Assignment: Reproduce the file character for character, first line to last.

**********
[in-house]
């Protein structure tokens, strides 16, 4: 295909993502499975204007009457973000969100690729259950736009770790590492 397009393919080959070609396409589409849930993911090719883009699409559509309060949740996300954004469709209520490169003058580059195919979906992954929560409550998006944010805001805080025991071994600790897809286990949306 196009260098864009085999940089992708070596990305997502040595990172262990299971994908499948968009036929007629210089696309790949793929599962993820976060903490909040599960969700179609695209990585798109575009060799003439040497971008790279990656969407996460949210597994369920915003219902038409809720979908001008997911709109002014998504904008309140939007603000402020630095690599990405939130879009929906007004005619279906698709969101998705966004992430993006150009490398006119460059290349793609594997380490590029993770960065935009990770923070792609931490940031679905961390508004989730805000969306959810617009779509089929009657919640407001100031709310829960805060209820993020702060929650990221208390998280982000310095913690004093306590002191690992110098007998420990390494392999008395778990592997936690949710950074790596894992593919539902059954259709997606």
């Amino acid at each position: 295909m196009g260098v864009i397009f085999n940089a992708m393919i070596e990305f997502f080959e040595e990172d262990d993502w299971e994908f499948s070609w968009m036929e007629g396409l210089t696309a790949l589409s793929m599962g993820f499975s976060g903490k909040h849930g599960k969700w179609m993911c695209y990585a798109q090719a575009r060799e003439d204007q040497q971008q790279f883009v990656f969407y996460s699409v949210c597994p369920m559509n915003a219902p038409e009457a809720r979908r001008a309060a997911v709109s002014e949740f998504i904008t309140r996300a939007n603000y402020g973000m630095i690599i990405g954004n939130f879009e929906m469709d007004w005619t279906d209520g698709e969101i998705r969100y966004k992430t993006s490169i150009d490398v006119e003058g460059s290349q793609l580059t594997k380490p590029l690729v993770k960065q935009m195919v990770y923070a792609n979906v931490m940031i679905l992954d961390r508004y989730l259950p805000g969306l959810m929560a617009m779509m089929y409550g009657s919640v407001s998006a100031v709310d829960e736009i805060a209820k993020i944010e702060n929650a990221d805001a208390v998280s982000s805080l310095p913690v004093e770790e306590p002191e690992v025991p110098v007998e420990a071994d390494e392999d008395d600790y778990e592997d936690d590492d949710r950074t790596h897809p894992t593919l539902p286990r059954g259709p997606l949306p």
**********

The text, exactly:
[in-house]
């Protein structure tokens, strides 16, 4: 295909993502499975204007009457973000969100690729259950736009770790590492 397009393919080959070609396409589409849930993911090719883009699409559509309060949740996300954004469709209520490169003058580059195919979906992954929560409550998006944010805001805080025991071994600790897809286990949306 196009260098864009085999940089992708070596990305997502040595990172262990299971994908499948968009036929007629210089696309790949793929599962993820976060903490909040599960969700179609695209990585798109575009060799003439040497971008790279990656969407996460949210597994369920915003219902038409809720979908001008997911709109002014998504904008309140939007603000402020630095690599990405939130879009929906007004005619279906698709969101998705966004992430993006150009490398006119460059290349793609594997380490590029993770960065935009990770923070792609931490940031679905961390508004989730805000969306959810617009779509089929009657919640407001100031709310829960805060209820993020702060929650990221208390998280982000310095913690004093306590002191690992110098007998420990390494392999008395778990592997936690949710950074790596894992593919539902059954259709997606």
């Amino acid at each position: 295909m196009g260098v864009i397009f085999n940089a992708m393919i070596e990305f997502f080959e040595e990172d262990d993502w299971e994908f499948s070609w968009m036929e007629g396409l210089t696309a790949l589409s793929m599962g993820f499975s976060g903490k909040h849930g599960k969700w179609m993911c695209y990585a798109q090719a575009r060799e003439d204007q040497q971008q790279f883009v990656f969407y996460s699409v949210c597994p369920m559509n915003a219902p038409e009457a809720r979908r001008a309060a997911v709109s002014e949740f998504i904008t309140r996300a939007n603000y402020g973000m630095i690599i990405g954004n939130f879009e929906m469709d007004w005619t279906d209520g698709e969101i998705r969100y966004k992430t993006s490169i150009d490398v006119e003058g460059s290349q793609l580059t594997k380490p590029l690729v993770k960065q935009m195919v990770y923070a792609n979906v931490m940031i679905l992954d961390r508004y989730l259950p805000g969306l959810m929560a617009m779509m089929y409550g009657s919640v407001s998006a100031v709310d829960e736009i805060a209820k993020i944010e702060n929650a990221d805001a208390v998280s982000s805080l310095p913690v004093e770790e306590p002191e690992v025991p110098v007998e420990a071994d390494e392999d008395d600790y778990e592997d936690d590492d949710r950074t790596h897809p894992t593919l539902p286990r059954g259709p997606l949306p």